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Re: [TAG post:] "HTML 5's proposed basis in DOM/JS skews web control and monetization..."

From: Sam Ruby <rubys@intertwingly.net>
Date: Mon, 14 Sep 2009 06:33:18 -0400
Message-ID: <4AAE1BEE.40700@intertwingly.net>
To: Steven Rowat <steven_rowat@sunshine.net>
CC: Maciej Stachowiak <mjs@apple.com>, public-html@w3.org
Maciej Stachowiak wrote:
> 
> Hi Steven,
> 
> On Sep 13, 2009, at 9:06 PM, Steven Rowat wrote:
> 
>> Greetings,
>>
>> Please forgive the cross-list reference, but I believe this short 
>> essay I placed in the TAG (Technical Architecture Group) list is 
>> potentially of interest for many HTML 5 WG members (and others 
>> concerned with the future of HTML 5).
>>
>> "HTML 5's proposed basis in DOM/JS skews web control and monetization 
>> towards corporations and away from individual authors/researchers, to 
>> the detriment of society."
>>
>> http://lists.w3.org/Archives/Public/www-tag/2009Sep/0028.html
> 
> I'd like to make a few points in reply to your concerns:
> 
> 1) Although HTML5 is defined in terms of a DOM, it is not defined in 
> terms of JavaScript. The DOM is a language-independent API and abstract 
> model. Authors writing simple, script-free markup do not need to 
> understand the details of the DOM.
> 
> 2) Many aspects of the HTML5 spec's style are challenging for anyone but 
> experts on the technology. We're expecting that additional works, both 
> from the Working Group and from third parties, will present the material 
> in a more accessible way. Some things we're working on include a 
> markup-only authoring-only spec which uses much less jargon[1], and an 
> authoring guide which takes a more how-to approach[2]. At least one 
> professionally written highly approachable book is already in the works[3].
> 
> 3) In addition, HTML5 has many features that should be greatly 
> beneficial to everyday authors, expert or not. New structural tags like 
> <nav> and <header> make it more clear how to build the basic structure 
> of a Web page. New form controls and interactive elements, such as 
> <input type="date"> amd <details>, will provide easy access to 
> functionality that today take heaping big piles of JavaScript. And new 
> elements for media (<video> and <audio>) and dynamic graphics (<canvas>) 
> will enable everyday authors and hobbyists to easily do things that in 
> HTML4.01 require plugins or even whole external development environments 
> with their own programming languages. For these reasons and more, many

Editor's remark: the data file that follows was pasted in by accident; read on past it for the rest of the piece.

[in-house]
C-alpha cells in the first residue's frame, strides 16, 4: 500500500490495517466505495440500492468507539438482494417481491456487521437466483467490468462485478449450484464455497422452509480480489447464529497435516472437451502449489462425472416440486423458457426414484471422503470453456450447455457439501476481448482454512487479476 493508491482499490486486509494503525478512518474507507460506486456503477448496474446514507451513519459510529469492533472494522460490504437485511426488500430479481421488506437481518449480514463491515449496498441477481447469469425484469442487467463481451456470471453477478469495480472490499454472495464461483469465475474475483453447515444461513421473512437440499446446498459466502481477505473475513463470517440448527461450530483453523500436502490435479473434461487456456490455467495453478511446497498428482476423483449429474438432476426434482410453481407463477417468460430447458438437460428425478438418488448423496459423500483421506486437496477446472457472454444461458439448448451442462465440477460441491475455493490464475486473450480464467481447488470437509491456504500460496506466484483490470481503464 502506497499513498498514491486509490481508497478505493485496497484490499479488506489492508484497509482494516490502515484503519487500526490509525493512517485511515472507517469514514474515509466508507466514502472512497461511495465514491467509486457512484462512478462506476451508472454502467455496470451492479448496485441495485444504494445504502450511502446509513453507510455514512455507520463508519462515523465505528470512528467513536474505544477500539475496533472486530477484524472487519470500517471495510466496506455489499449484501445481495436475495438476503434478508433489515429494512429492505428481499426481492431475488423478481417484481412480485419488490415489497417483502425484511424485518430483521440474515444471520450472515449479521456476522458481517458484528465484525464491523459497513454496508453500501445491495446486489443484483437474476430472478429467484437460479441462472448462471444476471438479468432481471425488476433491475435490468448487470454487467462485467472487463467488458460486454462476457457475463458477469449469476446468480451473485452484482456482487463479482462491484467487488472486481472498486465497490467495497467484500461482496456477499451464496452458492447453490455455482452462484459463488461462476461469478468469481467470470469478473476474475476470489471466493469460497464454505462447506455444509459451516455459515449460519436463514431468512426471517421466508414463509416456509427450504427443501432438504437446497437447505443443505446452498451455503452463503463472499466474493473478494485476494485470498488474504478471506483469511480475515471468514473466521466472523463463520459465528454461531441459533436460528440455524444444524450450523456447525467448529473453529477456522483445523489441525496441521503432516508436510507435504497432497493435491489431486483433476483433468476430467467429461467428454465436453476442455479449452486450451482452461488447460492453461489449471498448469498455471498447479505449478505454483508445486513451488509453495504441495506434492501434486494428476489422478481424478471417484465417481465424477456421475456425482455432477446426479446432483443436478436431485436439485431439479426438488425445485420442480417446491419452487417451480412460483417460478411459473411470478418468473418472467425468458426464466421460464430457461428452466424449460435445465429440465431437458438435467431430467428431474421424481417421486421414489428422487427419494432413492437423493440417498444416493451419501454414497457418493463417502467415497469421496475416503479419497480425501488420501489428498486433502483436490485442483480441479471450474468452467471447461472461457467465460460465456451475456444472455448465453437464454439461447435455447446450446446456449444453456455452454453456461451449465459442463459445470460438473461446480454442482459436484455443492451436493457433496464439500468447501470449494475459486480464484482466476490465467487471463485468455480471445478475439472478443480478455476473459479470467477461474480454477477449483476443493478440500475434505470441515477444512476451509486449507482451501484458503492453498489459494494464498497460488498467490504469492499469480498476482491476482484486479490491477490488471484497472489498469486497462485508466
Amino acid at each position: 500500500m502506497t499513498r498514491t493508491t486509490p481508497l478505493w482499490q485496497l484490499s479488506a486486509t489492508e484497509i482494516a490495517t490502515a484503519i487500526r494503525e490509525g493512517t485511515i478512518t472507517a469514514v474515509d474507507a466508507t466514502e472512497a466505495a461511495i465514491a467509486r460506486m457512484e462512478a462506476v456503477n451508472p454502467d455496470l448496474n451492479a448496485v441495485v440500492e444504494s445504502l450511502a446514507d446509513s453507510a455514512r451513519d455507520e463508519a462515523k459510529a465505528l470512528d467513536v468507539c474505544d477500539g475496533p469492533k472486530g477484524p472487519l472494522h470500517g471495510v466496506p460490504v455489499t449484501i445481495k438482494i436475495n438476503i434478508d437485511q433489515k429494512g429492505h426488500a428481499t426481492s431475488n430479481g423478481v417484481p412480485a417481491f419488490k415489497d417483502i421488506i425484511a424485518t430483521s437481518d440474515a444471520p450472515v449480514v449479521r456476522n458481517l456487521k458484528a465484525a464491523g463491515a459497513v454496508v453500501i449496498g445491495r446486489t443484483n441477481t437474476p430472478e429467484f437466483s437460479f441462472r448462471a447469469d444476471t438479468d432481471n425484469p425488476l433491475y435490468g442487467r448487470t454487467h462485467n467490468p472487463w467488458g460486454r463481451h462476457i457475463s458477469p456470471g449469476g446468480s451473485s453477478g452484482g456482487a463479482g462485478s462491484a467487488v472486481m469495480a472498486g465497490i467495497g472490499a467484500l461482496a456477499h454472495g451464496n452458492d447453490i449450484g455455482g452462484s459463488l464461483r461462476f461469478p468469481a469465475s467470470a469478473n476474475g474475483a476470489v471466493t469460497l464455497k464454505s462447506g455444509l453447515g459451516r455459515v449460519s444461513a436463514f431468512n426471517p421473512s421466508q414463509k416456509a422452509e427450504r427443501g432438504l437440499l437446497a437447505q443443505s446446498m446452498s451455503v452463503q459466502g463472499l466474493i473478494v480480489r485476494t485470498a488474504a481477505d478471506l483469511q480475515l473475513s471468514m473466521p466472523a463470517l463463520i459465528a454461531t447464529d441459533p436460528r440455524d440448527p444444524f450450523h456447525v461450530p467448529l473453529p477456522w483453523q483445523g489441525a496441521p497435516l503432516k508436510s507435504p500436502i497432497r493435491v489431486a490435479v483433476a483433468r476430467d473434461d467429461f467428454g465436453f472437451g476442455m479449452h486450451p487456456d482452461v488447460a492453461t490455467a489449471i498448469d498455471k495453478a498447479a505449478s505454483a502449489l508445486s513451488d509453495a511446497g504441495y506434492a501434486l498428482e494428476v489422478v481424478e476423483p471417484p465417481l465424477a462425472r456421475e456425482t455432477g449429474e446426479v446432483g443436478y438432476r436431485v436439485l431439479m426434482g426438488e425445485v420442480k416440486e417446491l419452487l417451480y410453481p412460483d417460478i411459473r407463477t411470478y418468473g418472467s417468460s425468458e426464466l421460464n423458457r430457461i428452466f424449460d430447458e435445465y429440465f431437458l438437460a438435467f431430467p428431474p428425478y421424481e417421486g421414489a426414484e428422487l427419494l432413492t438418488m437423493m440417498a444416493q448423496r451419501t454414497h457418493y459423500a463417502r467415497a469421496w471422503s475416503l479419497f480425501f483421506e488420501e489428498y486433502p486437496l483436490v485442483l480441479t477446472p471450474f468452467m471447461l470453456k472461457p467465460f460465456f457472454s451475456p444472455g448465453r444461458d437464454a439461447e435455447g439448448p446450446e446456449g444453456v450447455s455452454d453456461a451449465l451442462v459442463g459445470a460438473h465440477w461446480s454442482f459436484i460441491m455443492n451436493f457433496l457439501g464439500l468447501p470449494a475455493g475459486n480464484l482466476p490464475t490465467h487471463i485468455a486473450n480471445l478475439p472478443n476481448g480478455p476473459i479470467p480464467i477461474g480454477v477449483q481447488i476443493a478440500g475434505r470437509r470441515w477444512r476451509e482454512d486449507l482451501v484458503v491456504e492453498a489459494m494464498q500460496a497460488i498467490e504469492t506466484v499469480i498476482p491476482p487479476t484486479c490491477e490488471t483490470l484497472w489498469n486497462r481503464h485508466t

> Web design gurus like the general approach of HTML5[4]. Many authors 
> have blogged about their experiences with adopting HTML5, one example is 
> here[5].
> 
> 4) Finally, a word on tone. Your post presents the HTML5 effort as a 
> corporate plot to make things harder for individual authors 
> deliberately, to extract monopoly profits. Casting things that way is 
> unlikely to lead to constructive conversation. When you use hyperbole 
> like that, people tend to stop listening to each other and get in 
> defensive mode. Many volunteers have contributed their time and effort 
> to HTML5, and I suspect they won't like being portrayed as corporate 
> stooges. I advise you to find constructive ways to express your 
> concerns. Many of us would like to do everything we can to make HTML5 
> approachable to authors. Everyone from amateurs writing in a text 
> editor, to professional designers, to consumers using simplified visual 
> design tools, to corporations planning massive enterprise deployments, 
> to citizen-journalists using ready-made blogging platforms. If you feel 
> these goals are not being met, I would encourage you to focus on 
> concrete problems and specific improvements we can make. That kind of 
> feedback is much more likely to move things forward.
> 
> I encourage you to read over the materials I linked, and think about 
> ways we can make the language more accessible to everyday authors.

Let me add that there are multiple significant efforts underway to make 
available robust implementations under liberal and business friendly 
licenses of the HTML5 parsing algorithms.  Currently I know of 
implementations in Java, JavaScript, Python, Ruby, and C#:

   http://wiki.whatwg.org/wiki/Implementations

Producing a robust and fully conforming XML parser is beyond the ability 
of many developers, including myself; yet we routinely depend on XML 
parsers for integral portions of our critical applications.  The hope is 
to bring this same level of compatibility and interoperability to HTML.

People can, and will, be able to parse HTML5 with simple regular 
expressions with the same level of fidelity that that they can parse 
HTML4 today.

If anything the current underspecified state, with HTML4, is worse in 
that it excludes people who wish to produce fully interoperable 
implementations as they not only do they need to implement HTML5(*), 
they need to undertake the additional effort of reverse engineering 
multiple browser implementations in order to do so.

> Regards,
> Maciej
> 
> [1] http://dev.w3.org/html5/markup-spec/
> [2] http://dev.w3.org/html5/html-author/
> [3] http://diveintohtml5.org/
> [4] http://www.zeldman.com/superfriends/
> [5] http://www.alexgdesign.co.uk/articles/redesign-using-html5-css3/index.html

- Sam Ruby

(*) The name HTML5 is the correct name for this standard, but has one 
unfortunate side effect: some people presume that it is a different 
standard.  New tags (such as video and canvas) work just fine in HTML4 
content on browser that support these new elements.  The definitions of 
the parsing and the DOM that are present in HTML5 more closely match 
reality -- even today -- than the descriptions in HTML4.
Received on Monday, 14 September 2009 10:34:01 GMT

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